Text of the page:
History of the Jews of Wales
Source: Cai Parry-Jones, author of ‘The Jews of Wales: A History’ & Susan Fielding of the Royal Commission on the Ancient and Historical Monuments of Wales
The population reached its peak around 1919, when the country was home to 19 congregations catering for approximately 5,000 people. However, from the 1920s onwards these communities witnessed a gradual decline.
No settled Jewish communities existed in Wales prior to the 18th century, but there is some evidence of individual Jews in the Welsh Marches during the Middle Ages.
The first Jewish community in Wales was established in Swansea in 1768, when a 99-year lease of land for a Jewish cemetery was granted to a German-born silversmith named David Michael.
Over the years the community used various spaces for worship, including David Michael’s sitting room in Wind Street, before erecting their very own synagogue building in Waterloo St in 1818. This was to be Wales’s first purpose-built synagogue.
During the first half of the nineteenth century, a small number of Jewish immigrants, numbering in their hundreds, also began to settle in other towns in South Wales such as Cardiff, Merthyr Tydfil, Newport and Pontypridd. These were trading communities, whose members migrated to the United Kingdom from various states in Central Europe to escape poverty, economic restrictions, and religious persecution in their homelands.
The quest for religious toleration and economic well-being were major motivations for migration to the United Kingdom. While most Jewish immigrants gravitated to Britain’s larger cities such as London and Manchester, smaller numbers settled in South Wales because of the potential commercial opportunities on offer in a region that was at the early stages of industrialisation and urbanisation.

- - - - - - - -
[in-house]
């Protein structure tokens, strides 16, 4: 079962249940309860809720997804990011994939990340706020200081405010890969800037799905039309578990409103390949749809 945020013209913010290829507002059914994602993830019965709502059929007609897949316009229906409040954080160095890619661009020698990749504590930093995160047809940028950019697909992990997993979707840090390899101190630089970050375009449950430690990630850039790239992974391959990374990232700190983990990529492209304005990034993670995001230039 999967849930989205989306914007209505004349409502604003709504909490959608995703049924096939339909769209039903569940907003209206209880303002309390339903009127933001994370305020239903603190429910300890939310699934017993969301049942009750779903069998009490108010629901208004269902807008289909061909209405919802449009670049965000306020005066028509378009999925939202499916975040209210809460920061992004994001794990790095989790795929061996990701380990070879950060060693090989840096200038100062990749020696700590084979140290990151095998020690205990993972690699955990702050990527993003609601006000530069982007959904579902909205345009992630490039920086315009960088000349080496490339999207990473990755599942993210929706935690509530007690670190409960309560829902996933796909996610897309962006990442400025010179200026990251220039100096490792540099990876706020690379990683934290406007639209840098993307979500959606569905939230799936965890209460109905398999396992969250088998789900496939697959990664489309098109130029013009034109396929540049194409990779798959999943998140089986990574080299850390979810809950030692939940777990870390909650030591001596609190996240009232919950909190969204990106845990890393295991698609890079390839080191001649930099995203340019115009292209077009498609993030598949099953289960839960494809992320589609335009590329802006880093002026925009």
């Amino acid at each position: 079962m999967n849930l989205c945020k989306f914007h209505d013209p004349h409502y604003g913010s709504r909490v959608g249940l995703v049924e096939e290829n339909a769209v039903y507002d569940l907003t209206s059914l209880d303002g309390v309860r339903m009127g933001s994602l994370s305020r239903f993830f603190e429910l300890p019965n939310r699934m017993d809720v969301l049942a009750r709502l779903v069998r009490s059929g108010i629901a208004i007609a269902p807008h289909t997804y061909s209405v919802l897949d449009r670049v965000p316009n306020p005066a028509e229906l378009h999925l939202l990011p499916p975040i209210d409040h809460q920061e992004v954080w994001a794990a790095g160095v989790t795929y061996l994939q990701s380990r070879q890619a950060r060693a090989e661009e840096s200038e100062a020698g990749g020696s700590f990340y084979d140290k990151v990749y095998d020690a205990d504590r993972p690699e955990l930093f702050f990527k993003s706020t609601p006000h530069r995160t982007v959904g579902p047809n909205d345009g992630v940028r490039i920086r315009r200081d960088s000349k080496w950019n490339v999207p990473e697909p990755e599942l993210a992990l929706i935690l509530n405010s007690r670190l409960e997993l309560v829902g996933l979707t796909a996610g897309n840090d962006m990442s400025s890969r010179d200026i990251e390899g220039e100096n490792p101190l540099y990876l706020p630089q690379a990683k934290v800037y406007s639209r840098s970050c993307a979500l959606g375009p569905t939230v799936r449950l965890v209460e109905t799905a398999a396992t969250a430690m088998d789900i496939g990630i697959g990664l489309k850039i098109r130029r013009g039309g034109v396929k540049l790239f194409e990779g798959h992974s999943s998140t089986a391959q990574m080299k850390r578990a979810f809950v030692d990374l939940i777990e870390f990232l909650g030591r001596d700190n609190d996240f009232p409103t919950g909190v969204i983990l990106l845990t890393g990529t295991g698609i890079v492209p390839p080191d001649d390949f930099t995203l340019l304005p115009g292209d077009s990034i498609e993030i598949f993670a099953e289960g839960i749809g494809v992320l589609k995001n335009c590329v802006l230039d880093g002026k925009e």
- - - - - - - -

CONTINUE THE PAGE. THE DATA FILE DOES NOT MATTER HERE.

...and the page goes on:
As was the case with the rest of the United Kingdom, Wales’s Jewish population soared in the late nineteenth and early twentieth centuries with the arrival of Eastern European Jews who were fleeing economic hardship and anti-Jewish violence in the Russian Empire. An estimated 120,000 to 150,000 Eastern European Jews migrated to the United Kingdom between 1881 and 1914, of which approximately 4,500 settled in Wales, primarily in the south.
In the second half of the nineteenth century, the coal industry dominated the Welsh economy and transformed South Wales from a largely rural region into one of Britain’s major industrial centres. Like their predecessors, it was primarily the business and commercial opportunities provided by this burgeoning working-class centre that attracted Eastern European Jewish immigrants to the area. Their arrival resulted in more Jewish communities and synagogues springing up in South Wales in places like Aberavon, Aberdare, Brynmawr, Ebbw Vale and Llanelli.
Smaller Jewish communities also emerged in the seaside resorts and market towns of North Wales such as Bangor, Llandudno and Wrexham, partly as an overflow from Liverpool and Manchester and made up of Jews who were looking for locations to conduct trade with less competition.
By the end of the First World War, Welsh Jewry reached a peak of approximately 5,000 people and 19 communities of varying sizes, ranging from 70 individuals in Bangor to over 2,000 people in Cardiff.
Whether they arrived in 1800 or 1900, most Jews began life in Wales extremely modestly, with male breadwinners typically starting out as pedlars as it did not require too much money to start or any special skills or experience. Slinging a pack of goods on his back, the itinerant Jewish pedlar became known far and wide in both Wales’s farming and industrial communities, selling inexpensive jewellery, watches, textiles, household goods and the like from door to door on credit.
Not every Jewish pedlar prospered—many remained poor itinerant traders or worked for business owners as employees—but others were able to build up their business a bit at a time before eventually establishing small businesses in Wales’s high streets. Although most of these businesses were headed by men, their operation by and large remained a collective family effort, with wives and children often found working alongside husbands and fathers to help make ends meet.